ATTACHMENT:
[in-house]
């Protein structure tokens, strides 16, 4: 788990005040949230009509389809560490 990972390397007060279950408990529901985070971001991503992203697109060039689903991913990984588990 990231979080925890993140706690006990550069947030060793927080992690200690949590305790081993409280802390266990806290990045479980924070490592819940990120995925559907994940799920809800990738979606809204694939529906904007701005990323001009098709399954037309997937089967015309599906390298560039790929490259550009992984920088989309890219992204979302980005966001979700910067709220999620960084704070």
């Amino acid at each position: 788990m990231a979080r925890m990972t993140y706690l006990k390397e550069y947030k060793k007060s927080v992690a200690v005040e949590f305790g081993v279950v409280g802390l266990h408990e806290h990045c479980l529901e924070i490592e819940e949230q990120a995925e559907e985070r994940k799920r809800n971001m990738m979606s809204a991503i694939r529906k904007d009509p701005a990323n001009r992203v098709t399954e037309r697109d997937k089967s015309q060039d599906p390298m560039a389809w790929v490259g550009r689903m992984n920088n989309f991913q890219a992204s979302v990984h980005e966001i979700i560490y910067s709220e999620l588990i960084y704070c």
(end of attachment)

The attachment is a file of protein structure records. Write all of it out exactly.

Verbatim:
[in-house]
């Protein structure tokens, strides 16, 4: 788990005040949230009509389809560490 990972390397007060279950408990529901985070971001991503992203697109060039689903991913990984588990 990231979080925890993140706690006990550069947030060793927080992690200690949590305790081993409280802390266990806290990045479980924070490592819940990120995925559907994940799920809800990738979606809204694939529906904007701005990323001009098709399954037309997937089967015309599906390298560039790929490259550009992984920088989309890219992204979302980005966001979700910067709220999620960084704070």
């Amino acid at each position: 788990m990231a979080r925890m990972t993140y706690l006990k390397e550069y947030k060793k007060s927080v992690a200690v005040e949590f305790g081993v279950v409280g802390l266990h408990e806290h990045c479980l529901e924070i490592e819940e949230q990120a995925e559907e985070r994940k799920r809800n971001m990738m979606s809204a991503i694939r529906k904007d009509p701005a990323n001009r992203v098709t399954e037309r697109d997937k089967s015309q060039d599906p390298m560039a389809w790929v490259g550009r689903m992984n920088n989309f991913q890219a992204s979302v990984h980005e966001i979700i560490y910067s709220e999620l588990i960084y704070c």